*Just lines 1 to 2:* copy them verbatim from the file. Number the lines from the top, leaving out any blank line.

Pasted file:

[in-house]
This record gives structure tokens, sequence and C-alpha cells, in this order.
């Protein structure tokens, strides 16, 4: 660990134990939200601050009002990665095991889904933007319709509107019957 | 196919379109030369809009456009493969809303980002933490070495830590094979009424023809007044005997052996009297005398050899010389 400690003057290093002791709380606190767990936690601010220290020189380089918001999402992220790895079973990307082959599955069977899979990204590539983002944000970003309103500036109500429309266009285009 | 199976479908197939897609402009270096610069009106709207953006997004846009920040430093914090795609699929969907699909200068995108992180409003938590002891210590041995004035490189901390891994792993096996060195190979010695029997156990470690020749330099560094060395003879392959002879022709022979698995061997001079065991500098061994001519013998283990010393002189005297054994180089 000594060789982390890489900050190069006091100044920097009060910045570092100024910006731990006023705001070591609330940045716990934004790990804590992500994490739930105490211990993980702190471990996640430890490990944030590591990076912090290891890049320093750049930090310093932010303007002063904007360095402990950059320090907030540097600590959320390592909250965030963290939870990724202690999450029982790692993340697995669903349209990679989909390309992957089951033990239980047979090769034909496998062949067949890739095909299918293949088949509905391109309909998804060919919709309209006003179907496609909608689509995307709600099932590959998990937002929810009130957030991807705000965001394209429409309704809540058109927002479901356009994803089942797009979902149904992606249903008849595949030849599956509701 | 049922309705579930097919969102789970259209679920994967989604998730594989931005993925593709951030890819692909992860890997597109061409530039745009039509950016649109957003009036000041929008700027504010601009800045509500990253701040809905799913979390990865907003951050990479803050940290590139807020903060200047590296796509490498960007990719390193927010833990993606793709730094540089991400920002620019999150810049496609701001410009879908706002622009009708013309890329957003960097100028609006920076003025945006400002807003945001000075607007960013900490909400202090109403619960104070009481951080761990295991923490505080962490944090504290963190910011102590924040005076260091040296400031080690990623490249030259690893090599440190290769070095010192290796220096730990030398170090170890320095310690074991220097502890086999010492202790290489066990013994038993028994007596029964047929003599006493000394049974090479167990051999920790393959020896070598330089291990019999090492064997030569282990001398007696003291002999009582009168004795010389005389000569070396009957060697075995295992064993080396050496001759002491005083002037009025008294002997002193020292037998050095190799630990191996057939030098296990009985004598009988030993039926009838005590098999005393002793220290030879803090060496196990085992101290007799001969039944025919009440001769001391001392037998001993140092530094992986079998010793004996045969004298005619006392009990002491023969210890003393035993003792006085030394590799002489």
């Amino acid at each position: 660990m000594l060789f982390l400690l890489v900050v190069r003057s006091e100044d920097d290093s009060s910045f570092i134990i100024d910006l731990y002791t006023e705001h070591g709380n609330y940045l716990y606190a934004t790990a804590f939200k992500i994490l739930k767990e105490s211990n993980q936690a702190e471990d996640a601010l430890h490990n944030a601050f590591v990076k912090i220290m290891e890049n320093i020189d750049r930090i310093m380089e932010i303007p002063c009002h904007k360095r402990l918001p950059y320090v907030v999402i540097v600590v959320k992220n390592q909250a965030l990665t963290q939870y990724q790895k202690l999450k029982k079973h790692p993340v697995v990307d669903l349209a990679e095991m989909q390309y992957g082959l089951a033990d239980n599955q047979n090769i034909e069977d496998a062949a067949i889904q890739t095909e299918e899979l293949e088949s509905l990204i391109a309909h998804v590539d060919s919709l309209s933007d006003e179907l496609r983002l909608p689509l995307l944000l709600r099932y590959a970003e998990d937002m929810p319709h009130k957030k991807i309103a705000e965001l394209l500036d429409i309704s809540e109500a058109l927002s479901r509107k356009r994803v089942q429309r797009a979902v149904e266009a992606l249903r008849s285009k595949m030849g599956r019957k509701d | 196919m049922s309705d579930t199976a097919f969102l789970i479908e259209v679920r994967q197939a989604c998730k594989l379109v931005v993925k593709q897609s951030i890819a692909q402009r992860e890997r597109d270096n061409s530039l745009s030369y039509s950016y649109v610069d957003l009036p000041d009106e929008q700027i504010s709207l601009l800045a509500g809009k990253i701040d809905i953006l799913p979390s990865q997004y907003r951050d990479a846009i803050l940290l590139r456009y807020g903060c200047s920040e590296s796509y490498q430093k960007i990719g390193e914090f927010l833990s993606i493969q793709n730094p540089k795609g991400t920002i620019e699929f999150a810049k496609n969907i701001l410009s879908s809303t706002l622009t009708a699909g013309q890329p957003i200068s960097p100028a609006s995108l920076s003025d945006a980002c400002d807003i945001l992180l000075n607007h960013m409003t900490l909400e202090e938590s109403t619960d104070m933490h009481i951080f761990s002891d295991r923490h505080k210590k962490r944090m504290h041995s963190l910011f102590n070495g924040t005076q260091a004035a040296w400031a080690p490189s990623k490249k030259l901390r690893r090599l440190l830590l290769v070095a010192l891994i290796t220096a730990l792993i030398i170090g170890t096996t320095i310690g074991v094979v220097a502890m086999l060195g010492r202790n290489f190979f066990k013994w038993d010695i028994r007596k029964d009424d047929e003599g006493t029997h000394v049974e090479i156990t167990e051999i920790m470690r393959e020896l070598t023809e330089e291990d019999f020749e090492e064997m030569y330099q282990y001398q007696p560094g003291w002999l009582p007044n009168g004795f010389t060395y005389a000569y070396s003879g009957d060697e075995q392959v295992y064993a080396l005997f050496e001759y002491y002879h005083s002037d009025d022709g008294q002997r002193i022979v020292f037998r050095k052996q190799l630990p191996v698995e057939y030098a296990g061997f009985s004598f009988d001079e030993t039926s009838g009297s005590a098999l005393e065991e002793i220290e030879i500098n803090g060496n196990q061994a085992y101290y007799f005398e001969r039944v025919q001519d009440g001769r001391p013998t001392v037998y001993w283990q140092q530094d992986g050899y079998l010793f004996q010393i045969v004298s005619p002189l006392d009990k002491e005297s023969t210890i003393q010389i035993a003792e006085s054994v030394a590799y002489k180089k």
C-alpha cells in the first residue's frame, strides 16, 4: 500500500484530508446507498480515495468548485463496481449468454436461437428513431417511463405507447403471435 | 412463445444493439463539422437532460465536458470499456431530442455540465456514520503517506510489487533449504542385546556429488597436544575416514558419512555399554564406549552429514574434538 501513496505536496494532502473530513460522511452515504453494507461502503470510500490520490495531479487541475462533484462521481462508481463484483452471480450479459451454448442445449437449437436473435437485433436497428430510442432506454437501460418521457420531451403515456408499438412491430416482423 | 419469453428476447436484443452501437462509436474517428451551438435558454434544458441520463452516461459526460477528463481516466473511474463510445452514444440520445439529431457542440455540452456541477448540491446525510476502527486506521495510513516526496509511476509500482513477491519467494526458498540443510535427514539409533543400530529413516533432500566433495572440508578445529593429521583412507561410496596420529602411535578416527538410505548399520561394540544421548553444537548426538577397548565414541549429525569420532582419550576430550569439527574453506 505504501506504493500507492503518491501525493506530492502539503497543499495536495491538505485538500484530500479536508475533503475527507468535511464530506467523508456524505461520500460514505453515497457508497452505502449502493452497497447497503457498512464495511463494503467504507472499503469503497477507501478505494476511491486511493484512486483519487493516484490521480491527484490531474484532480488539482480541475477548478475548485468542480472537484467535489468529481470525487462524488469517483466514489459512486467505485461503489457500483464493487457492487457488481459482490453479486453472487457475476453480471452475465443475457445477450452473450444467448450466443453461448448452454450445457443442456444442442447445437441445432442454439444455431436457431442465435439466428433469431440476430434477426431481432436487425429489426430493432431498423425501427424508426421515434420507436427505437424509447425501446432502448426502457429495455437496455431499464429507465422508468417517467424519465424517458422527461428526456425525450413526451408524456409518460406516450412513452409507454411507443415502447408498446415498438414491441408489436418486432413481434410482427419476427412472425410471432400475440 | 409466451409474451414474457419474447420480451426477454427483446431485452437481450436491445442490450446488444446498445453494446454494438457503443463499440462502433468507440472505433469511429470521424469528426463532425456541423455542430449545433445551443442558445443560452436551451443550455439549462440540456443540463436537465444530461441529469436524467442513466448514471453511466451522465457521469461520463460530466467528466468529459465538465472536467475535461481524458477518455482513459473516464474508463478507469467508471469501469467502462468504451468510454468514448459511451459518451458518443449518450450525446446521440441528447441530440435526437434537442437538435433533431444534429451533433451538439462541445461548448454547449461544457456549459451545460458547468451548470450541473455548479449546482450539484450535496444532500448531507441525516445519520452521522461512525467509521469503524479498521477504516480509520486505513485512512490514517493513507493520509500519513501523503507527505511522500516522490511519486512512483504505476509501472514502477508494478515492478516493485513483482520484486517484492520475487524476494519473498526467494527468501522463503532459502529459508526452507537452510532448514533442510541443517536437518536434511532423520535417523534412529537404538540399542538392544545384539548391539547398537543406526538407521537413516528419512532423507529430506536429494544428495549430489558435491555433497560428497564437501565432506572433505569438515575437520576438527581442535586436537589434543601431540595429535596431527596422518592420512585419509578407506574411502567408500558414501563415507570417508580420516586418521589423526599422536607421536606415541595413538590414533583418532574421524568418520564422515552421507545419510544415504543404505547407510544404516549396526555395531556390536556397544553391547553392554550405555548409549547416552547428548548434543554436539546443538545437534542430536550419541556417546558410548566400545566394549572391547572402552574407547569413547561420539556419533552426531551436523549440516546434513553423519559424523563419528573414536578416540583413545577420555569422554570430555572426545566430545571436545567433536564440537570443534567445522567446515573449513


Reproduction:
[in-house]
This record gives structure tokens, sequence and C-alpha cells, in this order.